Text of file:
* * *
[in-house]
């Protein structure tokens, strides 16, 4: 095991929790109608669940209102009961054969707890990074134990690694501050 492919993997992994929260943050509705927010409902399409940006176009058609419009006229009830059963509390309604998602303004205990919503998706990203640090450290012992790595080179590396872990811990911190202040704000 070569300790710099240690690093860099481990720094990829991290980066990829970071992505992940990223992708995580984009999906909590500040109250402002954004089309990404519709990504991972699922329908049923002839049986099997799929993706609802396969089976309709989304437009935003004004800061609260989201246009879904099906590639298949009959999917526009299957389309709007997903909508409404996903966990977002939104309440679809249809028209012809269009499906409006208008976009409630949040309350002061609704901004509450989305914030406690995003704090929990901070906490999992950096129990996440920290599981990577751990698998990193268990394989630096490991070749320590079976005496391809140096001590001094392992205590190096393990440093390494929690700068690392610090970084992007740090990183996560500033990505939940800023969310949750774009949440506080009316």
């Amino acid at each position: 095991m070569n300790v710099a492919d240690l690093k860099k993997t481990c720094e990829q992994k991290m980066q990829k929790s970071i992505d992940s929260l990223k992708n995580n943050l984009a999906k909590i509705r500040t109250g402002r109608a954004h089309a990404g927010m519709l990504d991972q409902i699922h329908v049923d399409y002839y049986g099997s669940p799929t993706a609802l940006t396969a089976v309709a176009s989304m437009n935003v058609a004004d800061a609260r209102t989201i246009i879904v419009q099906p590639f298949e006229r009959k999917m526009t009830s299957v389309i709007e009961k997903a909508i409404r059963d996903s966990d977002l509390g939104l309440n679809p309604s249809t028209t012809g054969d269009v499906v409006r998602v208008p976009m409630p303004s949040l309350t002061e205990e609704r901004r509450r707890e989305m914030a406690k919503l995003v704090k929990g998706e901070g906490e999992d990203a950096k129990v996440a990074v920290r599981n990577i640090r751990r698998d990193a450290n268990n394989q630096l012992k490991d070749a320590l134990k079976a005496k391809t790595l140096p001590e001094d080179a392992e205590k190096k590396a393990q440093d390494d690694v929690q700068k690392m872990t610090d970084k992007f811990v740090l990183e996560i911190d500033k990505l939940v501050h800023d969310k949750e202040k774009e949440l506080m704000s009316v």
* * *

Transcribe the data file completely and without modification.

[in-house]
């Protein structure tokens, strides 16, 4: 095991929790109608669940209102009961054969707890990074134990690694501050 492919993997992994929260943050509705927010409902399409940006176009058609419009006229009830059963509390309604998602303004205990919503998706990203640090450290012992790595080179590396872990811990911190202040704000 070569300790710099240690690093860099481990720094990829991290980066990829970071992505992940990223992708995580984009999906909590500040109250402002954004089309990404519709990504991972699922329908049923002839049986099997799929993706609802396969089976309709989304437009935003004004800061609260989201246009879904099906590639298949009959999917526009299957389309709007997903909508409404996903966990977002939104309440679809249809028209012809269009499906409006208008976009409630949040309350002061609704901004509450989305914030406690995003704090929990901070906490999992950096129990996440920290599981990577751990698998990193268990394989630096490991070749320590079976005496391809140096001590001094392992205590190096393990440093390494929690700068690392610090970084992007740090990183996560500033990505939940800023969310949750774009949440506080009316």
């Amino acid at each position: 095991m070569n300790v710099a492919d240690l690093k860099k993997t481990c720094e990829q992994k991290m980066q990829k929790s970071i992505d992940s929260l990223k992708n995580n943050l984009a999906k909590i509705r500040t109250g402002r109608a954004h089309a990404g927010m519709l990504d991972q409902i699922h329908v049923d399409y002839y049986g099997s669940p799929t993706a609802l940006t396969a089976v309709a176009s989304m437009n935003v058609a004004d800061a609260r209102t989201i246009i879904v419009q099906p590639f298949e006229r009959k999917m526009t009830s299957v389309i709007e009961k997903a909508i409404r059963d996903s966990d977002l509390g939104l309440n679809p309604s249809t028209t012809g054969d269009v499906v409006r998602v208008p976009m409630p303004s949040l309350t002061e205990e609704r901004r509450r707890e989305m914030a406690k919503l995003v704090k929990g998706e901070g906490e999992d990203a950096k129990v996440a990074v920290r599981n990577i640090r751990r698998d990193a450290n268990n394989q630096l012992k490991d070749a320590l134990k079976a005496k391809t790595l140096p001590e001094d080179a392992e205590k190096k590396a393990q440093d390494d690694v929690q700068k690392m872990t610090d970084k992007f811990v740090l990183e996560i911190d500033k990505l939940v501050h800023d969310k949750e202040k774009e949440l506080m704000s009316v």